Showbiz days

By Erica Louise Photos Yanni

Showbiz couple Bob and Judy (nee Banks) Phillips currently live on a small farm in Moorooduc surrounded by horses and lemon trees. In earlier decades, Bob and Judy were deep-rooted in the Australian media industry, rubbing shoulders with the heavyweight stars of stage and screen. As a nod to their former careers, the couple are involved in a weekly showbiz program on the Mornington Peninsula’s RPP FM radio station.

Judy began her career fame playing Jane in the smash hit stage production of Salad Days. Her career blossomed after accepting further roles in Lock Up Your Daughters and Robert and Elizabeth. She later co-hosted a quirky children’s television breakfast show with the talented Tedd Dunn, who created the wonderful Fredd Bear character.

“Somehow with the Fredd Bear’s Breakfast-A-Go-Go show we revolutionised breakfast TV in the early ’70’s,” said Judy.

Bob grew up working on dairy farms in Rye before working as a carnival hand, which kick-started his career in entertainment. He later became a cinema projectionist before moving into television. He climbed the media ladder behind the screens where he worked as a producer and executive producer for such icons as Graham Kennedy, Don Lane, Daryl Somers, Bert Newton and Steve Vizard. His work saw him meeting international personalities Bob Hope, the Beatles and the iconic Jerry Lewis.

The couple gravitated towards the Peninsula over 40 years ago, purchasing a 10-acre Moorooduc property.

“Our property is a paradise away from the hustle and bustle of showbiz. Totally by accident we produce some of the best lemons you would find on the Peninsula,” said Bob.

During lockdown, the couple set up a complete, fully functioning, home radio studio on their farm, where it’s not unusual to hear a horse neighing at the door mid-session.

“Our son, Andrew, has moved up to Brisbane and the only other family members are two horses Flynn and Miley, rescue horses who were destined for the knackery,” Bob explained.

In the 80s Bob and Judy founded TV World, Australia’s first TV, Movie and Media Museum, with an enormous collection of memorabilia including Dexter the talking robot from Perfect Match. Although well supported by the media with patrons like Graham Kennedy and Bert Newton and The Seekers, the operation has since closed.

“Judy and I ran the museum for approximately ten years and it became one of the Mornington Peninsula’s favourite tourist attractions. Unfortunately, we were not able to secure government funding and the collection was eventually disbanded with major exhibits going to the Australian Centre of The Moving Image (ACMI) at Federation Square,” said Bob.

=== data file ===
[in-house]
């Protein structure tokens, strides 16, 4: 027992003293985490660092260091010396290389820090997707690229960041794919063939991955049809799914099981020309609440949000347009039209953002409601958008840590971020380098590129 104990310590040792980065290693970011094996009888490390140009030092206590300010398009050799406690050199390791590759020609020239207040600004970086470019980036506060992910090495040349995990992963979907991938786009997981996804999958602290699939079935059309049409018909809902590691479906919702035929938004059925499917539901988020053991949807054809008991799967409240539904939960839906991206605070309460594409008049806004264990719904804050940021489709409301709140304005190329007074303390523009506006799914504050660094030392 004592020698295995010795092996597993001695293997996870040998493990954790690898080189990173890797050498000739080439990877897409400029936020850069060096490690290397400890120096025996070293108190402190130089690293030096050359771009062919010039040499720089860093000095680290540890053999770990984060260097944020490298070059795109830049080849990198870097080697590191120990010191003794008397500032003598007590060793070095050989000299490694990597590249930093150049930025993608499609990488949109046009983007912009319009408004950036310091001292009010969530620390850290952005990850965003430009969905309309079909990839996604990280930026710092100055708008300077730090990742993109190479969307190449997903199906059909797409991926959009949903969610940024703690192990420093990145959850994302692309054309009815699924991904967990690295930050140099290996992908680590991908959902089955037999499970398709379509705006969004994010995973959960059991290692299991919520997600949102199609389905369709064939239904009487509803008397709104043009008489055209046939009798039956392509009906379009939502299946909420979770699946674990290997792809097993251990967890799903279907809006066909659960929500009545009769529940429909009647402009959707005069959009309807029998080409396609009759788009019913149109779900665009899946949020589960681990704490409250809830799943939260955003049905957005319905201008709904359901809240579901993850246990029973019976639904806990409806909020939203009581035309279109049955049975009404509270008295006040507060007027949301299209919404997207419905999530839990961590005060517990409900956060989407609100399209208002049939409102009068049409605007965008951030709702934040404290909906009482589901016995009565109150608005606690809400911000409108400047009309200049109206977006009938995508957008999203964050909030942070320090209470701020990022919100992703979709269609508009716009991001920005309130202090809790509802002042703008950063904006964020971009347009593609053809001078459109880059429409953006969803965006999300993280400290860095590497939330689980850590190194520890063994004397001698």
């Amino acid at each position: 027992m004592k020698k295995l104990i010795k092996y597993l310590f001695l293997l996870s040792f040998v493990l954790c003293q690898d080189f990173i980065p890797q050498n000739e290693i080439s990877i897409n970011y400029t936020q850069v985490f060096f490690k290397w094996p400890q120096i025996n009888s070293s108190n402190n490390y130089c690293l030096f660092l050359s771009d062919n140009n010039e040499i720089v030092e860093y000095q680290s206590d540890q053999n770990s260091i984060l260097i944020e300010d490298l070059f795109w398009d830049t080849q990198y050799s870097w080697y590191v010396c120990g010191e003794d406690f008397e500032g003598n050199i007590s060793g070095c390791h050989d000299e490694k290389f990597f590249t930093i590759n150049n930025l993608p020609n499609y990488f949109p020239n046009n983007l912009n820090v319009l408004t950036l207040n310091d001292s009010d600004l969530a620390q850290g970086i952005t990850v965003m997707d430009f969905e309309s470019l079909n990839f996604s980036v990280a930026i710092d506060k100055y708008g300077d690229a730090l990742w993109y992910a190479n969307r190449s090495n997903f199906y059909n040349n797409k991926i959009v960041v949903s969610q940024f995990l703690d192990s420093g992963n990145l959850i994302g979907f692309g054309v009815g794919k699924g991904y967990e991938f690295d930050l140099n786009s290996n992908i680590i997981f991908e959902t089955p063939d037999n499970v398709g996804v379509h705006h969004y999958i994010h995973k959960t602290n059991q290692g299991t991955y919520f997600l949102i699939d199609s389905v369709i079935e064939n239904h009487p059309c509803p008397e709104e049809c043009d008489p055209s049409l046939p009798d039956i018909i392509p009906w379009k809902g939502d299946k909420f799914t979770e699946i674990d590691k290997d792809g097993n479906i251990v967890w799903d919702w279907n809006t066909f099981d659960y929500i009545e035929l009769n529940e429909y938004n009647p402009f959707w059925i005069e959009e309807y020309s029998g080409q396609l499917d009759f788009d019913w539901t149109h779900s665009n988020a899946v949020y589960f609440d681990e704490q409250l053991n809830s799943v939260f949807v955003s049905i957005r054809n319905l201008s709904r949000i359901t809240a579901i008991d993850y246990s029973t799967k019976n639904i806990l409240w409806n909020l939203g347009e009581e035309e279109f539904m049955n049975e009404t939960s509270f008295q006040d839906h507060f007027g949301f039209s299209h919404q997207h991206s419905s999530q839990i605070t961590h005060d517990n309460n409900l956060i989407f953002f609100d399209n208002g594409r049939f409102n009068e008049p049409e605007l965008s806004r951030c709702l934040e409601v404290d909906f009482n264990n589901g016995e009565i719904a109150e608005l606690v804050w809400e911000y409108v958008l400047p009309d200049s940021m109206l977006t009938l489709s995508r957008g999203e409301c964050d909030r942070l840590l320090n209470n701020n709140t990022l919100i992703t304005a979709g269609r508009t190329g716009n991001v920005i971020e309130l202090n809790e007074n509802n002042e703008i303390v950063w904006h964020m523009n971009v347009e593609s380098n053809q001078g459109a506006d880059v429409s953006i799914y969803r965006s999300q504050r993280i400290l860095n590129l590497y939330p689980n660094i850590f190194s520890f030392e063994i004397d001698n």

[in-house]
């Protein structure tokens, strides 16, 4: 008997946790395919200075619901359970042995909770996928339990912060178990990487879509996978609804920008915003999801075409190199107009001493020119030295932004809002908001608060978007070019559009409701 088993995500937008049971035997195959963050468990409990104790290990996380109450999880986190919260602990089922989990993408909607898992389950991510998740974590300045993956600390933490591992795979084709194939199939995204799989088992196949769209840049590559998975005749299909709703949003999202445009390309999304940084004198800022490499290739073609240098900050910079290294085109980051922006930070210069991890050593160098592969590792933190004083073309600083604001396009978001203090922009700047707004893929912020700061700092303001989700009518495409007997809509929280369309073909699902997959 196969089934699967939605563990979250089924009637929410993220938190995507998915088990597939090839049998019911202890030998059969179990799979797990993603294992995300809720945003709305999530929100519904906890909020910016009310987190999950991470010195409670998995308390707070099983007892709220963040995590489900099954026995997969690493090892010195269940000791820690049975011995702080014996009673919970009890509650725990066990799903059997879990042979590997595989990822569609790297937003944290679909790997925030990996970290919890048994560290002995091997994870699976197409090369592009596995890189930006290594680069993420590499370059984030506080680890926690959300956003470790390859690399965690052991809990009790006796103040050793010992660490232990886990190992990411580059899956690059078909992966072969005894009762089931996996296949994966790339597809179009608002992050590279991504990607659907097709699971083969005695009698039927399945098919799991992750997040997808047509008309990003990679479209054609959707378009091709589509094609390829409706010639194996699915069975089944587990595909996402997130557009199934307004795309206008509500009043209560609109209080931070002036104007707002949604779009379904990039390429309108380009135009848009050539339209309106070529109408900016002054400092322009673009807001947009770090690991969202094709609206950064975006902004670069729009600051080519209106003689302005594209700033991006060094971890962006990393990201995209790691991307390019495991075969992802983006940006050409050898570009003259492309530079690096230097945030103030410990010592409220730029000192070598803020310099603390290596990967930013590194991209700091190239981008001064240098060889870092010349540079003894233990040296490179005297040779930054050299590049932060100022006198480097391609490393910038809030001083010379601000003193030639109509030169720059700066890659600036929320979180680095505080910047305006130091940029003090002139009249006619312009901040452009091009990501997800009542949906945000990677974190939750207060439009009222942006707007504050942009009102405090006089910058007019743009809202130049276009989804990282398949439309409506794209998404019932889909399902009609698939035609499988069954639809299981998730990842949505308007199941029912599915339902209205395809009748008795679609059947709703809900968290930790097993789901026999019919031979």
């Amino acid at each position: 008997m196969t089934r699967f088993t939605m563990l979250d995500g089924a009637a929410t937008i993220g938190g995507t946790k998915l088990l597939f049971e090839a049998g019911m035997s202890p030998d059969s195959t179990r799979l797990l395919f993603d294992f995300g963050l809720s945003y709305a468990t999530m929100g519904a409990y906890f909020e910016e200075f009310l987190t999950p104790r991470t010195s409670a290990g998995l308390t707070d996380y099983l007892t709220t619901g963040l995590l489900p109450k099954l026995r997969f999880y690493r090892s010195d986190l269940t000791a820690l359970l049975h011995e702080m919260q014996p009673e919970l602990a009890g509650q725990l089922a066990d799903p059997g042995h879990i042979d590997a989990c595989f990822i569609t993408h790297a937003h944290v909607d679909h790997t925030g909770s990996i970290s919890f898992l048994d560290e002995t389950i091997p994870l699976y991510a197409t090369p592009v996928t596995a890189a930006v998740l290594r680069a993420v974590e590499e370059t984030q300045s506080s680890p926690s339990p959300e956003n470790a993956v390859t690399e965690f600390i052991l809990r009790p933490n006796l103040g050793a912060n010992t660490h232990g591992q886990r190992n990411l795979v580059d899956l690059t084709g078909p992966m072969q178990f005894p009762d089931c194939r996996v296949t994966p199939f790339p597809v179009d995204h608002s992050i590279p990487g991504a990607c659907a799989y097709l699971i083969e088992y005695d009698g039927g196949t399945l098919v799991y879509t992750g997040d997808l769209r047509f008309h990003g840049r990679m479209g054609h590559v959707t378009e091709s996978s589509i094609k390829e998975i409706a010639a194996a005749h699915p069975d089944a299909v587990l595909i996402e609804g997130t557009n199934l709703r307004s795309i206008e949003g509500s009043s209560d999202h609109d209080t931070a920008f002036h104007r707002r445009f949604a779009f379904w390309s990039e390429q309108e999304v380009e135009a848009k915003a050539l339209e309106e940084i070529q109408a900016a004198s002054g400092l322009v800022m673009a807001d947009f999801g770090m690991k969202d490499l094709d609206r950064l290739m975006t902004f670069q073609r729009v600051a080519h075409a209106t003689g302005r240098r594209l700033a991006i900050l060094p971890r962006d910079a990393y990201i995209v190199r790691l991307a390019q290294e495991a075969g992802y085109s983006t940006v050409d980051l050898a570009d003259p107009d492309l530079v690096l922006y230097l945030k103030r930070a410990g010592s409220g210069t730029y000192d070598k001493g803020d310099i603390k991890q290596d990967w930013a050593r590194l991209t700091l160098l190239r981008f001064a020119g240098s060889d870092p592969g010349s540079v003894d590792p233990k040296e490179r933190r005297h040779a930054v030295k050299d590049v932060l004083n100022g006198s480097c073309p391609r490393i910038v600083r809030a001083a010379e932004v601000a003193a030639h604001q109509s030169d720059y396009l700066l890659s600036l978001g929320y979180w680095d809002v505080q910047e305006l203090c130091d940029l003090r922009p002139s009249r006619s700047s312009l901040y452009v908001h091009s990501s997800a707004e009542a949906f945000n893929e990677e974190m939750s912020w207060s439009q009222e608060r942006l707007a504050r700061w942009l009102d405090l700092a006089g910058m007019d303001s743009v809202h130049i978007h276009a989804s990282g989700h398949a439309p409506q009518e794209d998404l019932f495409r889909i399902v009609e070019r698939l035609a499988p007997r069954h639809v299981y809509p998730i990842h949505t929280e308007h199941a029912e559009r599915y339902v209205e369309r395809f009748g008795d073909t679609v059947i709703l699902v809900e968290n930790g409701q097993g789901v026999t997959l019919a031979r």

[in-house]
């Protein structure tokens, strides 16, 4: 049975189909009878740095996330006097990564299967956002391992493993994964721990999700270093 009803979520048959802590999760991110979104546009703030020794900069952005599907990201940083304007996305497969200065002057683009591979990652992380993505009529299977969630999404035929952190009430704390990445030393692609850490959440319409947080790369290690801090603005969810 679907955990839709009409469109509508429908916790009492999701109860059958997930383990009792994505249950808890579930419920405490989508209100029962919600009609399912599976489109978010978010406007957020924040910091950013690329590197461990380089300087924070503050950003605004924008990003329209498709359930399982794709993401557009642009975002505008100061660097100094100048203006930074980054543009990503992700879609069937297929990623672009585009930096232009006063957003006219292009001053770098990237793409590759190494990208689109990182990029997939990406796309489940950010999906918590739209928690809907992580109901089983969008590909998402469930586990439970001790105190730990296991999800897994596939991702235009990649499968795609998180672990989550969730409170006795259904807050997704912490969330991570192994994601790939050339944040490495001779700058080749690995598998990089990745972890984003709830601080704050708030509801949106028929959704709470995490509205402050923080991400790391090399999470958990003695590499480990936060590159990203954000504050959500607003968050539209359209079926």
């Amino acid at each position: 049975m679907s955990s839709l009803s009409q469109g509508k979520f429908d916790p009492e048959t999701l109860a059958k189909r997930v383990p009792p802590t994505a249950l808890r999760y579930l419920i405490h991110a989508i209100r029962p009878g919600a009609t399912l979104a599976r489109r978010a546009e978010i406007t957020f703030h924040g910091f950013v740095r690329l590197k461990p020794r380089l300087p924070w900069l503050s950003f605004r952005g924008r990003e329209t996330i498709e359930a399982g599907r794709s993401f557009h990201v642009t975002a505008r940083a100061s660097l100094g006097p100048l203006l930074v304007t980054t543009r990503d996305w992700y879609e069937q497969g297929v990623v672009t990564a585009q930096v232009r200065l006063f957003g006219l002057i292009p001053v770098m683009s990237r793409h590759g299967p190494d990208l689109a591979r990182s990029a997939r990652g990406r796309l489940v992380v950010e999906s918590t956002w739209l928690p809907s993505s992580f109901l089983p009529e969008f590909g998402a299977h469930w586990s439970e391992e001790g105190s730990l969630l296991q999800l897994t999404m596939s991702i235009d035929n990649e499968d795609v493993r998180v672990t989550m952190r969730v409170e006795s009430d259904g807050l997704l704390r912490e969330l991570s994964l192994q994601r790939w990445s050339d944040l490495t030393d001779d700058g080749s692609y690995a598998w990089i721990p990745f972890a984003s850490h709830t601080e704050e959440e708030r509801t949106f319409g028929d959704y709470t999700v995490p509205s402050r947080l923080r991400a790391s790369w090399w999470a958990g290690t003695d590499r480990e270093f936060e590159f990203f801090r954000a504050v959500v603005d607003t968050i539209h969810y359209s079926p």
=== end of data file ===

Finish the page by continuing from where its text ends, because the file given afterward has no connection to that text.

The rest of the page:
While the couple miss the golden days of Channel Nine’s ‘Television City’, which Bob describes as a ‘bustling production complex with something akin to the MGM studios in Hollywood,’ Bob and Judy remain tuned into the industry as co-hosts on the RPP-FM ‘Sugar and Spice’ radio show. The program has been running for 25 years.

“Sugar and Spice is a curious, fun mix of comedy, rock n’ roll, and talk show guests ranging from medicos, cooking experts, horse racing tipsters, authors, talking dogs, politicians and showbiz stars,” said Bob.

Because the Australian entertainment industry is small and close knit, the couple have been able to introduce radio show listeners to personalities such as Rhonda Burchmore, Marcia Hines, Daryl Braithwaite and even the late Helen Reddy.

Bob believes it is now tougher to get a foothold in the industry. “When I began in the early years of Channel 9, it was possible for youngsters to start in the mailroom and rise to the rank of director or executive producer. These days, studio cameramen (and women) and floor managers etc., are being replaced by technology. Set building and design is mainly outsourced. None of the major networks maintain large studios.”

There are still opportunities for Peninsula residents however, Bob believes the Peninsula Short Film Festival is a great way to showcase local creative talents. For those interested in the performing arts, Judy views tenacity as important as talent.

“One must learn to deal with rejection and poor reviews. Try to gain experience, join an amateur theatrical group, take dance classes, work up some good audition material,” she said.

To follow Bob and Judy’s journey, tune in to ‘Sugar and Spice’ every Thursday from 9 – 11am on RPP Radio 98.7 FM. Or read more about their careers in Bob’s recently re-published book Like No Other Business – 60 Years of Oz TV, available from all major book stores.

Peninsula Essence – December 2020